Another type of ED glass is apochromatic lens (APO) or apochromat which is more efficient in reducing chromatic aberration as well as spherical aberration. Thus binoculars that come with apochromatic lens produce further improved quality images than the achromatic doublet can.
Apochromatic lens (APO) is made with three glass elements combining together.
Traditionally ED glasses were produced by mixing fluorite based minerals. However, fluorite based ED glasses tend to fracture upon exposure to temperature fluctuation, if not manufactured to exacting standards. Even today the use of fluorite based minerals in ED glass is widespread. Nikon is considered a pioneer of the ED glass of modern day. Canon also uses similar technology to make its premium calcium fluorite ED/HD lenses. Today zirconium dioxide, calcium fluoride, titanium dioxide, and other rare-earth elements are used to make these ED or HD glasses. The result of this high-end technology has minimized CA and SA to greater heights and given out sharper and brighter images for high-end optical gadgets too.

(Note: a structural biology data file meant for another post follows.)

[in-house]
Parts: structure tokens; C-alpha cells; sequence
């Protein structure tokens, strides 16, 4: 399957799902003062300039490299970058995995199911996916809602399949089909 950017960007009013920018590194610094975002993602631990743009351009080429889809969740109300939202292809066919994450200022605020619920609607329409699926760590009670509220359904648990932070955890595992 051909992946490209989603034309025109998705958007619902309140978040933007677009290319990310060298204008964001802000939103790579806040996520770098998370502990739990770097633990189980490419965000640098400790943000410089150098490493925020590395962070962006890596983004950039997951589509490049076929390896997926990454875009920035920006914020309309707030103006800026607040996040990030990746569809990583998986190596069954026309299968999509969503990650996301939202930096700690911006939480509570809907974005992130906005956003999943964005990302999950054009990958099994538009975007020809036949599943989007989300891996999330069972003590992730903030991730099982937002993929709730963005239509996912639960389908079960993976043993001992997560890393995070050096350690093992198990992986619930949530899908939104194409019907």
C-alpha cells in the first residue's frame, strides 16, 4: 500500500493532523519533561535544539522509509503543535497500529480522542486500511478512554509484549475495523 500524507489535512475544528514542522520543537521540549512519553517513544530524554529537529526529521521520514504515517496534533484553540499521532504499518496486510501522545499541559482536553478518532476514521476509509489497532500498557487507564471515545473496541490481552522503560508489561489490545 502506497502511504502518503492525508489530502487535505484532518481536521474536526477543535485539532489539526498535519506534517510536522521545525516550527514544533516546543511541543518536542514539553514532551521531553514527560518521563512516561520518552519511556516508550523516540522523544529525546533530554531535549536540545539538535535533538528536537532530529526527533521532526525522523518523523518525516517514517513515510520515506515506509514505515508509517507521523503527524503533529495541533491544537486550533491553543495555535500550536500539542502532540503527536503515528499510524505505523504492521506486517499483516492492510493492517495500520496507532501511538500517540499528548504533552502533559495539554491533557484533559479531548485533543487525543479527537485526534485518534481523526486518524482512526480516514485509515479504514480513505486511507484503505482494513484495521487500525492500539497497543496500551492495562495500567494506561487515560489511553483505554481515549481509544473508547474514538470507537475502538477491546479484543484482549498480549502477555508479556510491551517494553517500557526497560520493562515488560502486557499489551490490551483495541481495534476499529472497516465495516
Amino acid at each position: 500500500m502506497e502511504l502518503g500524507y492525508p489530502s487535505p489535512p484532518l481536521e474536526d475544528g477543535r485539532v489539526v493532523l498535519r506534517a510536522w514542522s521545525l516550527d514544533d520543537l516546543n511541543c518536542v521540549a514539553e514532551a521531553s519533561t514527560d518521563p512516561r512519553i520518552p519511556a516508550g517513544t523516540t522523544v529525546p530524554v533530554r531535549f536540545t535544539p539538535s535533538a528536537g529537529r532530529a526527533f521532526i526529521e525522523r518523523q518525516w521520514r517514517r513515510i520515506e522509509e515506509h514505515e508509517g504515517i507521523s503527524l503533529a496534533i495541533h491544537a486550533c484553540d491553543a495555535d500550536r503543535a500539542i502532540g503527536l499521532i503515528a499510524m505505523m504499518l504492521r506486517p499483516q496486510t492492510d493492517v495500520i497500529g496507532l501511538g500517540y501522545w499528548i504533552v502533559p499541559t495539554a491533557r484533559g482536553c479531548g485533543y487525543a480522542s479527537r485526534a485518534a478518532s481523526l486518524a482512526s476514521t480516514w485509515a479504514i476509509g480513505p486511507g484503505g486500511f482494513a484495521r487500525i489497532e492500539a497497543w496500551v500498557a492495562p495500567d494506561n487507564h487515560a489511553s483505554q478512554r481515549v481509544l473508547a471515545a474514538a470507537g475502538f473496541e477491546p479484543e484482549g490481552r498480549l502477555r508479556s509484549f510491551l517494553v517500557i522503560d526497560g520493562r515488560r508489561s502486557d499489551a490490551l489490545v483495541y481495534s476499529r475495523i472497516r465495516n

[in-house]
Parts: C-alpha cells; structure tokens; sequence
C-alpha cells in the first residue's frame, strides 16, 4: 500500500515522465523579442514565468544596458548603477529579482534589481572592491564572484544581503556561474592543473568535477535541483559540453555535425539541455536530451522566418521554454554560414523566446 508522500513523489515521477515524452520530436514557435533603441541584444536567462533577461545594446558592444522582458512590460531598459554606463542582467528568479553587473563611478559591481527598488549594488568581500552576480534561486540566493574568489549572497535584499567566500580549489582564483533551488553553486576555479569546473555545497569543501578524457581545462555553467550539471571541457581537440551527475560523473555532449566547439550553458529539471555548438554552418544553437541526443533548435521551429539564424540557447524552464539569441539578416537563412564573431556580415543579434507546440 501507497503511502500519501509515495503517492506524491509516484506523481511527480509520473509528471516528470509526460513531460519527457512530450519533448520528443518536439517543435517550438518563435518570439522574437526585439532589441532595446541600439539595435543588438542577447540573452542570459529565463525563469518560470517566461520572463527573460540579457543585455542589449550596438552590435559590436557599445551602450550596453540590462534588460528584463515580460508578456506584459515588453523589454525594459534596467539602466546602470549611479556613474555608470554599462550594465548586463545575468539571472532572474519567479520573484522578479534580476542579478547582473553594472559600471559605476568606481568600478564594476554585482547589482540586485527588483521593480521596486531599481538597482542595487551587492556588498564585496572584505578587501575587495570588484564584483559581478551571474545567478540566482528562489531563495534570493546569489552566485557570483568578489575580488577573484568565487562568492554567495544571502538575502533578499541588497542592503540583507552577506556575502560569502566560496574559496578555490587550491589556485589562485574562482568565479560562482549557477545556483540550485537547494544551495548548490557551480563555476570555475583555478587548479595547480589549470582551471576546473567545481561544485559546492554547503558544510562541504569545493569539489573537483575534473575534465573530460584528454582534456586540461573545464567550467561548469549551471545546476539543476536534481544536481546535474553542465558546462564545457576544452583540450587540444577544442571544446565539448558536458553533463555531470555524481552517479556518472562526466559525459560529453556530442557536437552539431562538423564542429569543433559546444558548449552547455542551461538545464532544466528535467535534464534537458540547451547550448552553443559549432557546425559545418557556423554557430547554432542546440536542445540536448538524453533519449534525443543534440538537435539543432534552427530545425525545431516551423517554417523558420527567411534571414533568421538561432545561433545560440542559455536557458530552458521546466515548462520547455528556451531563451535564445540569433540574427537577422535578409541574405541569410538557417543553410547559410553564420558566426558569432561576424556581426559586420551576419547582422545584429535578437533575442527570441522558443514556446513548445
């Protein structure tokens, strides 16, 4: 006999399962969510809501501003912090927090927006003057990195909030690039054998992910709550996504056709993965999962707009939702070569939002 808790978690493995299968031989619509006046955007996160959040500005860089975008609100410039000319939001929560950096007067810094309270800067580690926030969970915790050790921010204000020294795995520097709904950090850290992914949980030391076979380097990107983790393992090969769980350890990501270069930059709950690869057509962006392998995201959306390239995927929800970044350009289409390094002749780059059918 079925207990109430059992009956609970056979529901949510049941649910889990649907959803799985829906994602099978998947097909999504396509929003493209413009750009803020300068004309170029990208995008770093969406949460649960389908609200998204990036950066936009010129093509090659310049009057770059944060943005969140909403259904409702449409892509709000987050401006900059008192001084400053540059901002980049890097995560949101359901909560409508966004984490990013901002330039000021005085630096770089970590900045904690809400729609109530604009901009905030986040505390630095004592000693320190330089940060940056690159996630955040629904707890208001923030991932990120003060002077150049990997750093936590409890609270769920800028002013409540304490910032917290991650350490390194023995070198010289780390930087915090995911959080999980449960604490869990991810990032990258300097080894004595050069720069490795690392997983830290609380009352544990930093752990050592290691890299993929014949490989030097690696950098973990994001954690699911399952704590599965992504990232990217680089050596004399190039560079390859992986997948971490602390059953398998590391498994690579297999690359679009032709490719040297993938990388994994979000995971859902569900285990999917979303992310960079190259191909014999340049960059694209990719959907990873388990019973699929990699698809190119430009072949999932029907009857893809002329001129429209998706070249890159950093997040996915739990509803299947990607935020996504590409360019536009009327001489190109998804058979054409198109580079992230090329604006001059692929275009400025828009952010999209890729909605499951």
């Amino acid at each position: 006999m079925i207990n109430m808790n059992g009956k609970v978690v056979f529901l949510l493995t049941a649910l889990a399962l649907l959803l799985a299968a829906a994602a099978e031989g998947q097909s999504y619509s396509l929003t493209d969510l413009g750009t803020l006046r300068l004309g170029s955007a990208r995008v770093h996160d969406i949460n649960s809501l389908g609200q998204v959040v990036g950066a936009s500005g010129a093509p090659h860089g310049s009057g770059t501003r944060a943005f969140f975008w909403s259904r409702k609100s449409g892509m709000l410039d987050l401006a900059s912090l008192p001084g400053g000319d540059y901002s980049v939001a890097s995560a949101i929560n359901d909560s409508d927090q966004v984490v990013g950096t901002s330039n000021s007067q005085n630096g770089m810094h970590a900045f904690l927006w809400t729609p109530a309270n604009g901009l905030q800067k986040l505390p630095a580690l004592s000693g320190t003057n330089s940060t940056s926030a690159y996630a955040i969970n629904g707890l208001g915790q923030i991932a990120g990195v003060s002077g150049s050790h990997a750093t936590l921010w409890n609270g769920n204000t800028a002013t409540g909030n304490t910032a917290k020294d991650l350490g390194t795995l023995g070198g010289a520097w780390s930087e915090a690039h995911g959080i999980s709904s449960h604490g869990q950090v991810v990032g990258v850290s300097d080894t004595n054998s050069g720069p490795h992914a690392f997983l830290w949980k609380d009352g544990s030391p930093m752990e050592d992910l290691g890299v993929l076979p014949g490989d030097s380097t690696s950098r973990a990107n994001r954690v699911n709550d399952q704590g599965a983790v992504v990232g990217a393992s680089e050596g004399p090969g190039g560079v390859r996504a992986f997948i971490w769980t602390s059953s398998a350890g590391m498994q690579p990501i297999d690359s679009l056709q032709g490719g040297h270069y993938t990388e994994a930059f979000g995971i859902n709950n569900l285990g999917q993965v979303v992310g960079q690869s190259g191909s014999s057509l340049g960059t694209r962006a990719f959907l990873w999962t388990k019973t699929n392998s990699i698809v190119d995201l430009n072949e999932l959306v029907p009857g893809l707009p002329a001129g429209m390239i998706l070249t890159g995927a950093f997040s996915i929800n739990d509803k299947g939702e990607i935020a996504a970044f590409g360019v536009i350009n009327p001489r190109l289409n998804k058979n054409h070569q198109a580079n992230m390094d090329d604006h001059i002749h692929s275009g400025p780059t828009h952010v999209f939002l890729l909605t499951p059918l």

Examples of Low Dispersion ED Glass Binoculars
Today almost all brands’ flagship models use extra-low dispersion (ED) glass in order to give better color correction.
For example, Bushnell’s Legend L-Series and M-Series models; Celestron’s Granite models; Zeiss’s Terra ED models; Nikon’s Monarch 7 models – they all use ED glass.
Advantages of Using ED Glass in Optical Devices
When you look through a pair of normal binoculars at long distance, say a deer or something with antlers on it, you may see that color fringing. In that case, it’s hard to pick out the details of that antler or the spots on that deer. ED or HD glass binoculars give you that fine detail and sharpness when you look through the binoculars. ED glass binoculars are especially important if you go for long-range viewing especially out west. If it’s closer ranges the Midwest eastern United States where you only view a hundred yards or so then it’s not quite as critical to have that but Western hunting definitely.
ED glass is also much more efficient in terms of light transmission, which enables it for quicker focusing adjustment and brighter images in your viewfinder.
Since ED glass is designed to minimize the characteristics of CA inside optics devices it has to be very viable. One quality that guarantees an ED glass is its high resistant to temperature changes which adversely affected the capacity of previous lens variations in minimizing CA. Clearing the effects of CA in optic devices requires solutions that are based on finding the best types of glasses, lenses, and coatings that are pretty suitable in producing the right dispersion effects.
Modern glass fabrication techniques have taken huge strides into this. They employ materials that have been tested for precise quality and use computer control to even maintain furnace temperatures and enjoy consistent flows during cooling with the exact substrate mixing that gives a much more consistent result.